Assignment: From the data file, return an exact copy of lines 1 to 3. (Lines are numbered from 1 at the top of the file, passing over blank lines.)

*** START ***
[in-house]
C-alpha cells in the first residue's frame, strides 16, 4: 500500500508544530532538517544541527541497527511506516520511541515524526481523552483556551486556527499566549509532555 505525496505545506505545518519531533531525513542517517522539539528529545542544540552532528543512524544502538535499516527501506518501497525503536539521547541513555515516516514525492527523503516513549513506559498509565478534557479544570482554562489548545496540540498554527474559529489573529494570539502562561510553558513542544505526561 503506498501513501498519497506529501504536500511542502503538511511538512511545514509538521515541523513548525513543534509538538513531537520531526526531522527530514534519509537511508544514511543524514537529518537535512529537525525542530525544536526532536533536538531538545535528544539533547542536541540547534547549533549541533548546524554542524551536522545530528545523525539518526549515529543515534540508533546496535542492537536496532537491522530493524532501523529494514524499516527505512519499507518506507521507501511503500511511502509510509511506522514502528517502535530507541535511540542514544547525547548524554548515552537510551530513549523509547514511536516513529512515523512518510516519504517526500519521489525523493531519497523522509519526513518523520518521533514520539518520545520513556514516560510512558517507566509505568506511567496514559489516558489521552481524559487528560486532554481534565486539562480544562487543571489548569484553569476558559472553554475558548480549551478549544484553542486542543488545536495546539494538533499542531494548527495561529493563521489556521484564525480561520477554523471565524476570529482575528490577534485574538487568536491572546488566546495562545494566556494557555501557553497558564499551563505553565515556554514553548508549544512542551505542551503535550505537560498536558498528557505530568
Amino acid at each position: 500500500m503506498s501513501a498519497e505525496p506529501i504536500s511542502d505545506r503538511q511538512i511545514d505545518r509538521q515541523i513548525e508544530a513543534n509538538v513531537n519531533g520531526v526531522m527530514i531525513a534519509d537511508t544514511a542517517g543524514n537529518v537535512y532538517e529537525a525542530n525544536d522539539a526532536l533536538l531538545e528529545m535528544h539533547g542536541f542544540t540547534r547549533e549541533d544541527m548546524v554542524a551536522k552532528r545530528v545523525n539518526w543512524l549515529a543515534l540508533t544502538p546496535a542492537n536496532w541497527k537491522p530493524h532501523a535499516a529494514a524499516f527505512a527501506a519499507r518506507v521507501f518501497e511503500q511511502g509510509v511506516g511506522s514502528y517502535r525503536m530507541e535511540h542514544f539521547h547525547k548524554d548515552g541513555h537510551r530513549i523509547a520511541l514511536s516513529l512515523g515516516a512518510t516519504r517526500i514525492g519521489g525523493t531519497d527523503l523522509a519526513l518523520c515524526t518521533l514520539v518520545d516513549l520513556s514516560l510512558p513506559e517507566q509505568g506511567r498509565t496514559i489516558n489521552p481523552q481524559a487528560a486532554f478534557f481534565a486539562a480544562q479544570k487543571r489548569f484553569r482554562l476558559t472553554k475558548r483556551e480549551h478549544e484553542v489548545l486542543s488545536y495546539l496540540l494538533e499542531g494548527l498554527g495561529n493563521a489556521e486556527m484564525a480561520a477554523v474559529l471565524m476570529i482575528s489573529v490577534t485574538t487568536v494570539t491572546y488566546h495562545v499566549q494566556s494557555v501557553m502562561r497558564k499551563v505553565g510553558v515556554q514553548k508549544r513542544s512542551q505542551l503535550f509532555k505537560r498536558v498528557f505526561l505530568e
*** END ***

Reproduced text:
[in-house]
C-alpha cells in the first residue's frame, strides 16, 4: 500500500508544530532538517544541527541497527511506516520511541515524526481523552483556551486556527499566549509532555 505525496505545506505545518519531533531525513542517517522539539528529545542544540552532528543512524544502538535499516527501506518501497525503536539521547541513555515516516514525492527523503516513549513506559498509565478534557479544570482554562489548545496540540498554527474559529489573529494570539502562561510553558513542544505526561 503506498501513501498519497506529501504536500511542502503538511511538512511545514509538521515541523513548525513543534509538538513531537520531526526531522527530514534519509537511508544514511543524514537529518537535512529537525525542530525544536526532536533536538531538545535528544539533547542536541540547534547549533549541533548546524554542524551536522545530528545523525539518526549515529543515534540508533546496535542492537536496532537491522530493524532501523529494514524499516527505512519499507518506507521507501511503500511511502509510509511506522514502528517502535530507541535511540542514544547525547548524554548515552537510551530513549523509547514511536516513529512515523512518510516519504517526500519521489525523493531519497523522509519526513518523520518521533514520539518520545520513556514516560510512558517507566509505568506511567496514559489516558489521552481524559487528560486532554481534565486539562480544562487543571489548569484553569476558559472553554475558548480549551478549544484553542486542543488545536495546539494538533499542531494548527495561529493563521489556521484564525480561520477554523471565524476570529482575528490577534485574538487568536491572546488566546495562545494566556494557555501557553497558564499551563505553565515556554514553548508549544512542551505542551503535550505537560498536558498528557505530568
Amino acid at each position: 500500500m503506498s501513501a498519497e505525496p506529501i504536500s511542502d505545506r503538511q511538512i511545514d505545518r509538521q515541523i513548525e508544530a513543534n509538538v513531537n519531533g520531526v526531522m527530514i531525513a534519509d537511508t544514511a542517517g543524514n537529518v537535512y532538517e529537525a525542530n525544536d522539539a526532536l533536538l531538545e528529545m535528544h539533547g542536541f542544540t540547534r547549533e549541533d544541527m548546524v554542524a551536522k552532528r545530528v545523525n539518526w543512524l549515529a543515534l540508533t544502538p546496535a542492537n536496532w541497527k537491522p530493524h532501523a535499516a529494514a524499516f527505512a527501506a519499507r518506507v521507501f518501497e511503500q511511502g509510509v511506516g511506522s514502528y517502535r525503536m530507541e535511540h542514544f539521547h547525547k548524554d548515552g541513555h537510551r530513549i523509547a520511541l514511536s516513529l512515523g515516516a512518510t516519504r517526500i514525492g519521489g525523493t531519497d527523503l523522509a519526513l518523520c515524526t518521533l514520539v518520545d516513549l520513556s514516560l510512558p513506559e517507566q509505568g506511567r498509565t496514559i489516558n489521552p481523552q481524559a487528560a486532554f478534557f481534565a486539562a480544562q479544570k487543571r489548569f484553569r482554562l476558559t472553554k475558548r483556551e480549551h478549544e484553542v489548545l486542543s488545536y495546539l496540540l494538533e499542531g494548527l498554527g495561529n493563521a489556521e486556527m484564525a480561520a477554523v474559529l471565524m476570529i482575528s489573529v490577534t485574538t487568536v494570539t491572546y488566546h495562545v499566549q494566556s494557555v501557553m502562561r497558564k499551563v505553565g510553558v515556554q514553548k508549544r513542544s512542551q505542551l503535550f509532555k505537560r498536558v498528557f505526561l505530568e